HPLC Explained

peptide purity

hplc machineOne of the more important aspects of peptides that are used for scientific study on animal test subjects involves the process of determining the effectiveness of the materials involved in conducting the research.  Specifically, it is imperative that the purity of the peptides involved is scrutinized, especially in terms of long-term research projects.  If a peptide is at or close to 100% in its purity level, the end results of the research will be consistent.  If a peptide does not approach these high numbers of purity, a higher rate of variability can be introduced into the research phase, thus causing a potential disruption to the integrity of the studies being conducted.

There are a few techniques that have been crafted in order to determine the overall purity of a research peptide before it is put to use.  One of the more prominent techniques is a method that is known as HPLC, or high performance liquid chromatography.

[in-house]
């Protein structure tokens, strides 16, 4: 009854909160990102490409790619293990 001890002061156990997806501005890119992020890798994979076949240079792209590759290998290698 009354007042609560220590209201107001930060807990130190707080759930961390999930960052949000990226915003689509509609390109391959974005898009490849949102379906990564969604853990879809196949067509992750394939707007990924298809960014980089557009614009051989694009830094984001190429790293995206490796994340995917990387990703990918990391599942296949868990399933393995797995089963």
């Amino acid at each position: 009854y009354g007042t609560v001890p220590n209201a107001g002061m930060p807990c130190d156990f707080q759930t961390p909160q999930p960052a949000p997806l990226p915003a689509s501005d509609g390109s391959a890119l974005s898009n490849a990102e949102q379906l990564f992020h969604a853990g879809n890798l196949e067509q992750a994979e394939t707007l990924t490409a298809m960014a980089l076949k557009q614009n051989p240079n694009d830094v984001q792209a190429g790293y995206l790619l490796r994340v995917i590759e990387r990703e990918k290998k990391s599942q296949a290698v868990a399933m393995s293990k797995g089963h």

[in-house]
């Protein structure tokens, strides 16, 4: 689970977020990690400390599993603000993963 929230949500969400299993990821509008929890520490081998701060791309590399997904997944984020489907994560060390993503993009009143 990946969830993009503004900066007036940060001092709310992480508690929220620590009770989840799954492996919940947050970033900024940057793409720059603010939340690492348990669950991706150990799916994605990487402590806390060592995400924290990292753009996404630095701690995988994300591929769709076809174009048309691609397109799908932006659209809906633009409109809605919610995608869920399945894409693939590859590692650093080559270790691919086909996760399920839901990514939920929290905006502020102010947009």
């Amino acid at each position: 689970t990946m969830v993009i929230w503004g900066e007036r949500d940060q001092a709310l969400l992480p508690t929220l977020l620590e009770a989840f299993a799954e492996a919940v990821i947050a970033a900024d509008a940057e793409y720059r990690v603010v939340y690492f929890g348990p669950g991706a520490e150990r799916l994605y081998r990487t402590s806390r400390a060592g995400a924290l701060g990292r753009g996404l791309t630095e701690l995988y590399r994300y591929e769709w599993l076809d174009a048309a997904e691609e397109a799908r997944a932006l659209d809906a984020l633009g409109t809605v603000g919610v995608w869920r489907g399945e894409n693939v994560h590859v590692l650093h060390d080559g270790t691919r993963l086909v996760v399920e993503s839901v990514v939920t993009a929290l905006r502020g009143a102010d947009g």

Chromatography at a Glance

HPLC utilizes a technique called chromatography in order to measure the purity of a peptide.  In essence, this procedure functions to separate various components in a mixture.  While there are generally two ways in which chromatography can be primarily executed – gas chromatography and liquid chromatography – HPLC utilizes the latter technique in order to study a peptide’s purity.

The method in which this is carried out is part of two phases:

  • Mobile Phase – This is the phase in which a peptide sample is broken down via an appropriate solvent.
  • Stationary Phase – This is where the different components of a peptide are isolated and graphed based on their level of solubility as it passes over a stationary solid sorbent, such as silica or polymers.

The level of purity that is marked largely depends on how the peptide reacts as it passes through the stationary phase after it has been suitably prepared for such action coming out of the mobile phase.  A peptide that is 100% in its purity will essentially have one peak of consequence on the chart, along with other smaller peaks that are more or less non-affective regarding the peptide’s purity levels.  A peptide that ends up with a lower purity percentage are given such a metric because it presents a significant number of compounds or contaminates that are located within the research peptide.

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